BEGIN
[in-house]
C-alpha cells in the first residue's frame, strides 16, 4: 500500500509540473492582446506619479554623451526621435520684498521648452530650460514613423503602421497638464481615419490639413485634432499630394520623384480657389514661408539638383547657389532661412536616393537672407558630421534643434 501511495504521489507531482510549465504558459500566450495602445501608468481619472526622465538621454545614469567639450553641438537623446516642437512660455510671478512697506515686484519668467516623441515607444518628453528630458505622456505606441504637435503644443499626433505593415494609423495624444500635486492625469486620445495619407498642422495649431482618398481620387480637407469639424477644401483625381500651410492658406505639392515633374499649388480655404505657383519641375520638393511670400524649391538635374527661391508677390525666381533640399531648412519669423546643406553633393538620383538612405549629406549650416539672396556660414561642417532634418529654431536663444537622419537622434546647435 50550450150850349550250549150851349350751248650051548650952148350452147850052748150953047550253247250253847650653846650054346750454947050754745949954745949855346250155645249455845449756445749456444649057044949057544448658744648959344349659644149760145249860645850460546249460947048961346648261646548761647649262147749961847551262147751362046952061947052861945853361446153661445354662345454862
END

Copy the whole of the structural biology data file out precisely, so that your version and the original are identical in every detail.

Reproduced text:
[in-house]
C-alpha cells in the first residue's frame, strides 16, 4: 500500500509540473492582446506619479554623451526621435520684498521648452530650460514613423503602421497638464481615419490639413485634432499630394520623384480657389514661408539638383547657389532661412536616393537672407558630421534643434 501511495504521489507531482510549465504558459500566450495602445501608468481619472526622465538621454545614469567639450553641438537623446516642437512660455510671478512697506515686484519668467516623441515607444518628453528630458505622456505606441504637435503644443499626433505593415494609423495624444500635486492625469486620445495619407498642422495649431482618398481620387480637407469639424477644401483625381500651410492658406505639392515633374499649388480655404505657383519641375520638393511670400524649391538635374527661391508677390525666381533640399531648412519669423546643406553633393538620383538612405549629406549650416539672396556660414561642417532634418529654431536663444537622419537622434546647435 50550450150850349550250549150851349350751248650051548650952148350452147850052748150953047550253247250253847650653846650054346750454947050754745949954745949855346250155645249455845449756445749456444649057044949057544448658744648959344349659644149760145249860645850460546249460947048961346648261646548761647649262147749961847551262147751362046952061947052861945853361446153661445354662345454862